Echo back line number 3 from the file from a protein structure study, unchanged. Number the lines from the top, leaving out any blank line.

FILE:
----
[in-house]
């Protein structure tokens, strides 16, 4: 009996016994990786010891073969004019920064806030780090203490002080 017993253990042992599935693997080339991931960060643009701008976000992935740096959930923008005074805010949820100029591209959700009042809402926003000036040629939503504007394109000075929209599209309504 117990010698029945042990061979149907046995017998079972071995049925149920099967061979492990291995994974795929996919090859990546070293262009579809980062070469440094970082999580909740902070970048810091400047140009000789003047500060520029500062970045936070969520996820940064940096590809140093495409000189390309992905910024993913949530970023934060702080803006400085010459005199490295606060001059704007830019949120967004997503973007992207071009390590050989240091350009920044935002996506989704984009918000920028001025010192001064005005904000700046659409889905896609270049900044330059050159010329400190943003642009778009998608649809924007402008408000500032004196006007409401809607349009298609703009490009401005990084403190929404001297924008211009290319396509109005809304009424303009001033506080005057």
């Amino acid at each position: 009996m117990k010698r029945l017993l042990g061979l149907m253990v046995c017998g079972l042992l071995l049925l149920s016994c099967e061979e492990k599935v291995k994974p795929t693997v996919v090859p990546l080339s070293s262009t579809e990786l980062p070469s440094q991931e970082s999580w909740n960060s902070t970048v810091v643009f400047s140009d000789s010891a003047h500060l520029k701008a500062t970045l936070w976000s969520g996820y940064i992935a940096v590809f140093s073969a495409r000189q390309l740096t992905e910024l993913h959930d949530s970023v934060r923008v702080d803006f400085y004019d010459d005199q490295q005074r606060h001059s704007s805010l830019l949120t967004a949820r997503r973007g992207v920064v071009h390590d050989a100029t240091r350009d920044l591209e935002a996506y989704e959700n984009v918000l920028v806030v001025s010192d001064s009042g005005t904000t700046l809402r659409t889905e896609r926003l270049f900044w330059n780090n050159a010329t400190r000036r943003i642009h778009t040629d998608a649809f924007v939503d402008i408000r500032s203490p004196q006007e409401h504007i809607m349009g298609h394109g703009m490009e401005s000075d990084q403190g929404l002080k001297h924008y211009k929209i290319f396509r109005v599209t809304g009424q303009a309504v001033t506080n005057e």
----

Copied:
């Amino acid at each position: 009996m117990k010698r029945l017993l042990g061979l149907m253990v046995c017998g079972l042992l071995l049925l149920s016994c099967e061979e492990k599935v291995k994974p795929t693997v996919v090859p990546l080339s070293s262009t579809e990786l980062p070469s440094q991931e970082s999580w909740n960060s902070t970048v810091v643009f400047s140009d000789s010891a003047h500060l520029k701008a500062t970045l936070w976000s969520g996820y940064i992935a940096v590809f140093s073969a495409r000189q390309l740096t992905e910024l993913h959930d949530s970023v934060r923008v702080d803006f400085y004019d010459d005199q490295q005074r606060h001059s704007s805010l830019l949120t967004a949820r997503r973007g992207v920064v071009h390590d050989a100029t240091r350009d920044l591209e935002a996506y989704e959700n984009v918000l920028v806030v001025s010192d001064s009042g005005t904000t700046l809402r659409t889905e896609r926003l270049f900044w330059n780090n050159a010329t400190r000036r943003i642009h778009t040629d998608a649809f924007v939503d402008i408000r500032s203490p004196q006007e409401h504007i809607m349009g298609h394109g703009m490009e401005s000075d990084q403190g929404l002080k001297h924008y211009k929209i290319f396509r109005v599209t809304g009424q303009a309504v001033t506080n005057e």